The murder of the 25-year-old student Michail Stoyanov in Sofia’s Borissova Gradina park in 2008, by a group of young men who told police they had wanted to “cleanse the park of gays”, is the latest climax of hate crimes against members of the LGBT minority in Bulgaria. But in the country’s laws, homophobia, which is widespread, is not recognized as an aggravating factor for crimes, which means there might me more recent cases of this kind nobody knows about.
However, many gays in Bulgaria become victims of physical violence. Yet another minority, the LGBT community, does not get any support from the government or the lawmakers, or from anyone.
Imanuel Marcus spoke to Radoslav Stoyanov, who is responsible for communication, campaigns and legal programmes at the Bulgarian Helsinki Committee.
Foreigners & Friends Magazine (FF): Let’s get the legal part out of the way first. What about same sex marriage in Bulgaria? Or, can homosexuals at least register their partnerships officially?
Radoslav Stoyanov: Under Bulgarian law, same sex couples are not recognized in any way. Not only can they not legalize their family, but they are also deprived of protection from domestic violence, they can not inherit. All right accessible to heterosexual couples are not accessible to homosexuals.
FF: What about adoption?
Radoslav Stoyanov: One of them can adopt a child. But, under the law, two people can only adopt one child if they are married, which applies to heterosexual couples only.
FF: The Sofia Pride Parade took place a few months ago. You had a stage full of ambassadors from European countries, the United States and Israel, showing and expressing solidarity with the Bulgarian LGBT community, and demanding an end to the discrimination it is facing. But not a single Bulgarian government official was on stage. Why?
Radoslav Stoyanov: I believe this reflects a general issue with Bulgarian politicians. They generally lack understanding of the general problems the citizens of this country are facing. The second issue is that LGBT issues are not being recognized in any way, by any political parties, which is why they do not include any of those issues in their political programmes. I have never heard of any openly gay people in those parties. The few homosexuals in politics are not being promoted in their parties, due to their sexual orientation. So, LGBT issues are not being recognized by politicians. For that reasons, they are not present at the Pride. They do not see LGBT people as potential voters. Actually, to be honest, there are parties which have firm policies on the LGBT community, and those are the ultra-nationalists. They always have LGBT policies, but negative ones, of course. They are against the visibility of gays, against the legalization of same sex families, against anti-discrimination laws.
FF: In everyday life, what do people experience, who are openly gay in Bulgaria, openly lesbian or transgenders? How does everyday life work for these people?
Radoslav Stoyanov: There are different levels of being openly gay. You can be openly gay in part only. For example, you can hold your partner’s hand on the street. You can be openly gay in front of your friends, in your small circle, and create a small bubble, in which you are openly gay or transgender, while still being ín a safe environment. I believe that is the case with most openly gay or transgender people in Bulgaria. There are only very few people who are so openly gay that they would inform people all around. Unfortunately, people who are really openly gay, are often being exposed, discriminated and they become victims of hate crimes. There are many cases of gays who were attacked on the street or in bars. This is what happens.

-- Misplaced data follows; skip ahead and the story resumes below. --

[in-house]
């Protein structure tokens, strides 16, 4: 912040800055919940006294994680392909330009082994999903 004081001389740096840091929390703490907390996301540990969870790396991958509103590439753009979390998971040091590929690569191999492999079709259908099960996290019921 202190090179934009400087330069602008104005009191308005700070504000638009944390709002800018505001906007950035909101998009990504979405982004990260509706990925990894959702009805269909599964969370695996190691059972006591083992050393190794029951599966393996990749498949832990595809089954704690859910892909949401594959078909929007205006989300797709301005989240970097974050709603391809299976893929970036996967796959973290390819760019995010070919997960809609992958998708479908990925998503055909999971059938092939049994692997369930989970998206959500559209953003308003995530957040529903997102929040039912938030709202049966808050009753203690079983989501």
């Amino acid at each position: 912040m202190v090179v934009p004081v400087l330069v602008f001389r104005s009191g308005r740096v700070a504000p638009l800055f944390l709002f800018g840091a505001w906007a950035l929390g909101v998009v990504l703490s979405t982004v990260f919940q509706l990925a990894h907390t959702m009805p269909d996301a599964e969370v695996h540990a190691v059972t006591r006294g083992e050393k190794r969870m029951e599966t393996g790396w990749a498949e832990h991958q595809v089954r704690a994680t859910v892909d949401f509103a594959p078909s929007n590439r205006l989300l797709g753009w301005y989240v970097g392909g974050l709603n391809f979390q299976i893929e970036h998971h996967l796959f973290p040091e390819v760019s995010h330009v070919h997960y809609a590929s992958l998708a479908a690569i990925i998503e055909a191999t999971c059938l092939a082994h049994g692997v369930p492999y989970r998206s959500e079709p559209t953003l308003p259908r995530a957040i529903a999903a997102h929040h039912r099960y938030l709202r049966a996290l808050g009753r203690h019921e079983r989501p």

FF: Aren’t there openly gay people in the Bulgarian show business or on television, who might be willing to fight for LGBT rights?
Radoslav Stoyanov: There used to be such a show hosted by a Chalga singer named Aziz. He is famous on an international level, and he is kind of openly gay. But, unfortunately, he has never communicated any positive messages, regarding LGBT visibility or equality. He has not made the case for being openly gay. Neither has he spoken about issues gay people face. Actually, his public messages have been the opposite. He was against the Sofia Pride Parade, he has been very reluctant to admit there is discrimination in the Bulgarian society. He says the latter was tolerant. So, the few people in Bulgaria who are openly gay or lesbian in this country, usually deny the existence of discrimination, or they avoid talking about these issues.
FF: When you look at gays on the one and Lesbians on the other hand, do you see a difference, when it comes to discrimination? Is there a difference, what the level is concerned?
Radoslav Stoyanov: The discrimination which originates from the legislation of course affects all homosexuals. At the same time, lesbians are being treated a better way that gays. This has to do with sexism in this society. Lesbian sex is a sexual fantasy of straight men, in many cases. That is the reason why, in this society, lesbians are being accepted more. Also, the porn industry utilizes sexual acts between women a lot. This is not the case with gay men. Intimacy between men is sanctioned, it is deemed disgusting, or a sin. So, the stigma is stronger, when it comes to gay men. Then we have transgenders, who are being seen as “the ultimate image of the exotic”, because this is the point at which a male body stops being male and wants to be something else, which totally goes against the understanding of gender standards in society. I believe, transgender people are the most affected, when it comes to discrimination. Then it’s gay men. And then lesbians. The latter are not really being discriminated less, but in a different way.